At one point I got really sick. I couldn’t keep anything in, my gut was so inflamed that it hurt constantly, and there was the chance I would have to go into hospital for a while. Instead of that I was put onto Prednisone, which is a medical steroid. Some people can take it ok, but I had been on the drug several times before and the side effects seemed to worsen each time. Some of those are physical and some are mental and emotional. I had never had any kind of mental illness before, but the drugs made me have mood swings, from mania to depression. That’s not ideal when you are also supposed to be looking after a depressed husband and handling a sometimes life-or-death-decision job. The swings became more and more pronounced and, while it did help the Crohn’s, it made the rest of my life pretty much hell after a while.

Everything came to a head at possibly the worst time in the course. It was getting towards the end, probably in about the fifth month of the apprenticeship, and I was riding for hours each day trying to master difficult concepts. One day things weren’t going well at all and I was at my wits end, feeling useless and like a complete failure. I stopped my mare and burst into tears and then a voice told me to go get my gun and just end it all. I went from crying to shaking in terror in an instant. It shocked me to my core. I had never been suicidal, never heard voices, and had always been one to fight. Recognising that it was the medication talking, I vowed on the spot that I would get off the Prednisone as fast as I could and avoid it at any cost in the future. I haven’t taken it since, except for very short periods and at very low doses; that experience scared me so badly.

And still I didn’t quit, although I did back off some on the intensity after that. I worried a little less about getting things perfect, took a little more time to rest and enjoy my beautiful Mustang, and thought more about why I was putting myself through all this agony. And I still had no good answer to that.

Was it because I’d had the dream of becoming an accomplished horsewoman for so long? I’m sure that was a good part of it, but the cost was so high at the time. There are many other people I know who pay higher personal prices to reach their dreams but really, can you compare yourself with them? Everyone’s battle is their own. So I don’t think that was the whole story for me.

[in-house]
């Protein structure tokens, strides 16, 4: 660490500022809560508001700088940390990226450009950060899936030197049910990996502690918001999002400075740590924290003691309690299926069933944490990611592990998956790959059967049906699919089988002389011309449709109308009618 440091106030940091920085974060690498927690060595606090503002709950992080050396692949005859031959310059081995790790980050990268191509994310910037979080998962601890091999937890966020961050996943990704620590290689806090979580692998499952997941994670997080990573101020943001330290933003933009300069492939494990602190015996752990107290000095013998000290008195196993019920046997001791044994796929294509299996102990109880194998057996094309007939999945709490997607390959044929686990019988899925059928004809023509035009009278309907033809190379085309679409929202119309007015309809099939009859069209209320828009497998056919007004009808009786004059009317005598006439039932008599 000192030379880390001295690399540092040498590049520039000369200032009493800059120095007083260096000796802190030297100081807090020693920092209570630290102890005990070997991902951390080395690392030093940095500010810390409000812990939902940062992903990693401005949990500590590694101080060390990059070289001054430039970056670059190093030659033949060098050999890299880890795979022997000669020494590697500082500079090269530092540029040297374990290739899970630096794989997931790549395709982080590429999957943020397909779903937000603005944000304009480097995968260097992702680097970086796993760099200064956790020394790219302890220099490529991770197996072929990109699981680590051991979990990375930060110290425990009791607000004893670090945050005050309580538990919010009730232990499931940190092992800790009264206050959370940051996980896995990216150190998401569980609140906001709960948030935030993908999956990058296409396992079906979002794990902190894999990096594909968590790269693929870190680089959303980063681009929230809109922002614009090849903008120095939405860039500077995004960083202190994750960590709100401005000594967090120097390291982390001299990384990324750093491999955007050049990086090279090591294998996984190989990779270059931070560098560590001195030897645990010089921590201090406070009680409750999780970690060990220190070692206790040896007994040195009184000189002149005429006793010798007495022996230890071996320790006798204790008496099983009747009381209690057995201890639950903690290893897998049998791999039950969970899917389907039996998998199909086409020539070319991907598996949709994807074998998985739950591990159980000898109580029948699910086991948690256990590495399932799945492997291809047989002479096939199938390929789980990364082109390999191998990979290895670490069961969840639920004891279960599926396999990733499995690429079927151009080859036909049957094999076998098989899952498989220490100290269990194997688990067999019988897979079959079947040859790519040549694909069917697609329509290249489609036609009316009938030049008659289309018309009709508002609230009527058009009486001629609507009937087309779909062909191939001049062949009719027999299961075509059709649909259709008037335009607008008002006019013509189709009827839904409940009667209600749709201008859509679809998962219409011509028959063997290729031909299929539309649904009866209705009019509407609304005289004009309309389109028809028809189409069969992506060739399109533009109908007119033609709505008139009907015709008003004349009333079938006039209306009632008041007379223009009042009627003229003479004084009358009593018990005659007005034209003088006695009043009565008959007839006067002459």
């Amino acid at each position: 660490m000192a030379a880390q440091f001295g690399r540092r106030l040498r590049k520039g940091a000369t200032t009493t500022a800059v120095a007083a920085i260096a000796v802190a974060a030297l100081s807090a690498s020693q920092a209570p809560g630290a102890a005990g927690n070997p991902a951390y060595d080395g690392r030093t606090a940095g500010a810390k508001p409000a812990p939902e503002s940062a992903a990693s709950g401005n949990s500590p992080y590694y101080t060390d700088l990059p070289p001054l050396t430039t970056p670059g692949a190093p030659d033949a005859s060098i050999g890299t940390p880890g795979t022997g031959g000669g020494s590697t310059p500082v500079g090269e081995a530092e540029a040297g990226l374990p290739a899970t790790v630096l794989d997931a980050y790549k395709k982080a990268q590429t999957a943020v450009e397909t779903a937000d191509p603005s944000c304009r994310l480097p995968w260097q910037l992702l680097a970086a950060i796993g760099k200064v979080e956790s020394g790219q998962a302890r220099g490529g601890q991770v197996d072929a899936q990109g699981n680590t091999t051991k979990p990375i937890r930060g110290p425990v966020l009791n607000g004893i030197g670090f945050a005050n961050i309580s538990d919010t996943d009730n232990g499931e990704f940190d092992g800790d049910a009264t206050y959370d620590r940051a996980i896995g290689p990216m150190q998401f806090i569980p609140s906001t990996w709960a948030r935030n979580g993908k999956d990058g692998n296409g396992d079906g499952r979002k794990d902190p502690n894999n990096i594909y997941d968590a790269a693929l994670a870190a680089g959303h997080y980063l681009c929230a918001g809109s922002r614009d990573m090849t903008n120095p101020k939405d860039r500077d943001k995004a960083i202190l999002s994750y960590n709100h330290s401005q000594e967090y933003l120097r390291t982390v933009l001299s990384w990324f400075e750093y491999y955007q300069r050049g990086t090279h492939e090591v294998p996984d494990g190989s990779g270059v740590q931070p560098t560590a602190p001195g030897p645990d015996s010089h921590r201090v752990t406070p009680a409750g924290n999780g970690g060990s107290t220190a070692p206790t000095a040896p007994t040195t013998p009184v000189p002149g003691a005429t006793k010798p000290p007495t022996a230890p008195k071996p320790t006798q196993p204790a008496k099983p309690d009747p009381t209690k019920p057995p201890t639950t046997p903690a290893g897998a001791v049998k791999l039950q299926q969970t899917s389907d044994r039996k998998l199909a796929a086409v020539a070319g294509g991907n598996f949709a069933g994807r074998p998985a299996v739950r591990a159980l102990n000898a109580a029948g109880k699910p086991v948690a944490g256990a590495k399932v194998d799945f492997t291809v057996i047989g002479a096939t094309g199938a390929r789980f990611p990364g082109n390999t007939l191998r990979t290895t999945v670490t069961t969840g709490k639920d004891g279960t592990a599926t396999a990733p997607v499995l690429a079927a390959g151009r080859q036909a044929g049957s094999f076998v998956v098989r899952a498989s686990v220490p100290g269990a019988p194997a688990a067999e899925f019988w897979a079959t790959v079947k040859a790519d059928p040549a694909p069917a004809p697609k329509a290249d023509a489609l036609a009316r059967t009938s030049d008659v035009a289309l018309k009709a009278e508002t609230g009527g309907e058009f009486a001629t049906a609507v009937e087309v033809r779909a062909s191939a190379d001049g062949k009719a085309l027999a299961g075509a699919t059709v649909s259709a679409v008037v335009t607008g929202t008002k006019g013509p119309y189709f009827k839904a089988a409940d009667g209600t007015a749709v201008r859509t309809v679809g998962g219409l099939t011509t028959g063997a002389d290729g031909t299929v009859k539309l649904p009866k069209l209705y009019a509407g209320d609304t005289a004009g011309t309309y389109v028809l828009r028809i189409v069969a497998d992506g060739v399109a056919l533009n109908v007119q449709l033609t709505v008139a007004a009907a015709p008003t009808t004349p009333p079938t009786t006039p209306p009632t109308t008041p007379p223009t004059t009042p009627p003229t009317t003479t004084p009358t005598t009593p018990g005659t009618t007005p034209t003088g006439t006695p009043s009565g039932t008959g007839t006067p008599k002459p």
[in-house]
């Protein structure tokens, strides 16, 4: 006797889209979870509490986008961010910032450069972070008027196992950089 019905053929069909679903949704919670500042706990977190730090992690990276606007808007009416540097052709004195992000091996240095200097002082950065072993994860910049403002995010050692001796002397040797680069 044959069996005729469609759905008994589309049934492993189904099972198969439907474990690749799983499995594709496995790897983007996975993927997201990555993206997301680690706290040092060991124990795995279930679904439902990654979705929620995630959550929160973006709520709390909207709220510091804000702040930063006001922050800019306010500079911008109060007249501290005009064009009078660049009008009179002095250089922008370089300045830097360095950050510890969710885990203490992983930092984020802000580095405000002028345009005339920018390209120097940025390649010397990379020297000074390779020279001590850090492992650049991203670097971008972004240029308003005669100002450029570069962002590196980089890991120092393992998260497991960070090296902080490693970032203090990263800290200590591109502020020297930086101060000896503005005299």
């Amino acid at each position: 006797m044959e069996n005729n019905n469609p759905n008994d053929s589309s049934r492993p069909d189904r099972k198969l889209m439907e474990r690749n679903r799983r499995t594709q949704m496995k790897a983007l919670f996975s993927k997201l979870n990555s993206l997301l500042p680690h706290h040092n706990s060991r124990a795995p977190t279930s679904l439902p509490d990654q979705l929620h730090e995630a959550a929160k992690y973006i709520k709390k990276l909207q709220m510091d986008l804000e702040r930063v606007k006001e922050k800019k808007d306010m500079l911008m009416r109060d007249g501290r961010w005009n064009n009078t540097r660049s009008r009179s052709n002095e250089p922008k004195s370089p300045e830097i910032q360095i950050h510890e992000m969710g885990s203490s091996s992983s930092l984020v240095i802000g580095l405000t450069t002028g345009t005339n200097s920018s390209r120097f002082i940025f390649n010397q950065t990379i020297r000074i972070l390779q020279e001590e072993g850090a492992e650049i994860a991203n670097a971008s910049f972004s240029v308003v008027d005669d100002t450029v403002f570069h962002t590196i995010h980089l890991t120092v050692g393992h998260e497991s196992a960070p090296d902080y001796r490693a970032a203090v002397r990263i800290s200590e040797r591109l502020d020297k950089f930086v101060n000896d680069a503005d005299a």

Was it because I was so determined not to let this crappy (pardon the pun) disease beat me? That was probably part of it too, although there have been times since the apprenticeship that have been far easier but when I did give up, for a while anyway. So that’s also not the entire picture.

Maybe it was that the course was my crazy kind of sanity; something just for me when the rest of life seemed to be going totally against me. It grounded me and distracted me from hell, although it also often contributed to the hell as well.

Whatever it was I will never, for the rest of my days, forget the feeling when I walked Faith out of the Valentine’s arena for the last time. I was privately crying (because nobody gets to see me cry and I felt like an idiot for being so emotional anyway) and completely overwhelmed by…I didn’t know what. I had finished. I had made it. I wasn’t the best horseman in the group, but I certainly wasn’t the worst either, but I didn’t care. I had done it.

That night, as we had an awards ceremony at a local restaurant and the trainers handed me my plaque, the emotion was there again. I think I got it then, why this struck such a deep chord in me. This was one of the most difficult challenges I had ever set myself. It wasn’t some random curve-ball that life had thrown at me. I dealt with those because I just had to. It wasn’t even one of the crises I handled in my job; hostage situations, child drownings, shooting.

This was something I had chosen to do, and I had seen it through against crazy odds. This was my choice and I had done it. Even now I’m not sure why that made such a difference, but it did. I’d done something completely and utterly for me, because I wanted it and for no other reason. This was one-hundred per-cent mine to own and to celebrate.

That plaque has moved with me across the world. My depressed husband is still alive, but the marriage didn’t work. I burned out on 911 and decided to return home to Australia. Faith is living out her life in a huge paddock in Montana as a companion to another horse. I still have horses, am still nervous to canter, and I still fight Crohn’s every day, some days more bravely than others. Fourteen years later that apprenticeship is still one of the defining moments of my life.

On a bad day, I look at the award on my wall and remember that I can make it through. On a good day I look at it and remember that I can not only just make it through, I can do pretty cool things. On a great day I look and remember how empowering it is to do something for myself, for no other reason than it is my dream, no matter how crazy. Crazy is sometimes a good thing.

In fact, it can be a bloody great thing!